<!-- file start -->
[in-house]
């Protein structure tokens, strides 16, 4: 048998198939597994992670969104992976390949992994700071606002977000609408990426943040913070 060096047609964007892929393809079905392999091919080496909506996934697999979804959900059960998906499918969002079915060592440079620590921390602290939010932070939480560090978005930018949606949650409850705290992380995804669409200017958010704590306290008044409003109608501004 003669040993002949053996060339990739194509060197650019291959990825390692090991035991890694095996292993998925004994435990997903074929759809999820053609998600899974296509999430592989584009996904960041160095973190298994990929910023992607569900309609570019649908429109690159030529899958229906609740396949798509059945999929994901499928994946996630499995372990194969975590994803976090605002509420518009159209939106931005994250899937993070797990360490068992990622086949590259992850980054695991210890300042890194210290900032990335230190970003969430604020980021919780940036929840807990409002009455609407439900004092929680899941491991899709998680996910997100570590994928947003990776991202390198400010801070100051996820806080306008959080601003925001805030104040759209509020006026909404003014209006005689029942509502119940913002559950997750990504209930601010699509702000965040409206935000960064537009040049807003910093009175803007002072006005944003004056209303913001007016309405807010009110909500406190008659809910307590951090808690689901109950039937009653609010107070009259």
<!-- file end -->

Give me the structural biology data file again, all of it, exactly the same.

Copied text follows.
[in-house]
């Protein structure tokens, strides 16, 4: 048998198939597994992670969104992976390949992994700071606002977000609408990426943040913070 060096047609964007892929393809079905392999091919080496909506996934697999979804959900059960998906499918969002079915060592440079620590921390602290939010932070939480560090978005930018949606949650409850705290992380995804669409200017958010704590306290008044409003109608501004 003669040993002949053996060339990739194509060197650019291959990825390692090991035991890694095996292993998925004994435990997903074929759809999820053609998600899974296509999430592989584009996904960041160095973190298994990929910023992607569900309609570019649908429109690159030529899958229906609740396949798509059945999929994901499928994946996630499995372990194969975590994803976090605002509420518009159209939106931005994250899937993070797990360490068992990622086949590259992850980054695991210890300042890194210290900032990335230190970003969430604020980021919780940036929840807990409002009455609407439900004092929680899941491991899709998680996910997100570590994928947003990776991202390198400010801070100051996820806080306008959080601003925001805030104040759209509020006026909404003014209006005689029942509502119940913002559950997750990504209930601010699509702000965040409206935000960064537009040049807003910093009175803007002072006005944003004056209303913001007016309405807010009110909500406190008659809910307590951090808690689901109950039937009653609010107070009259």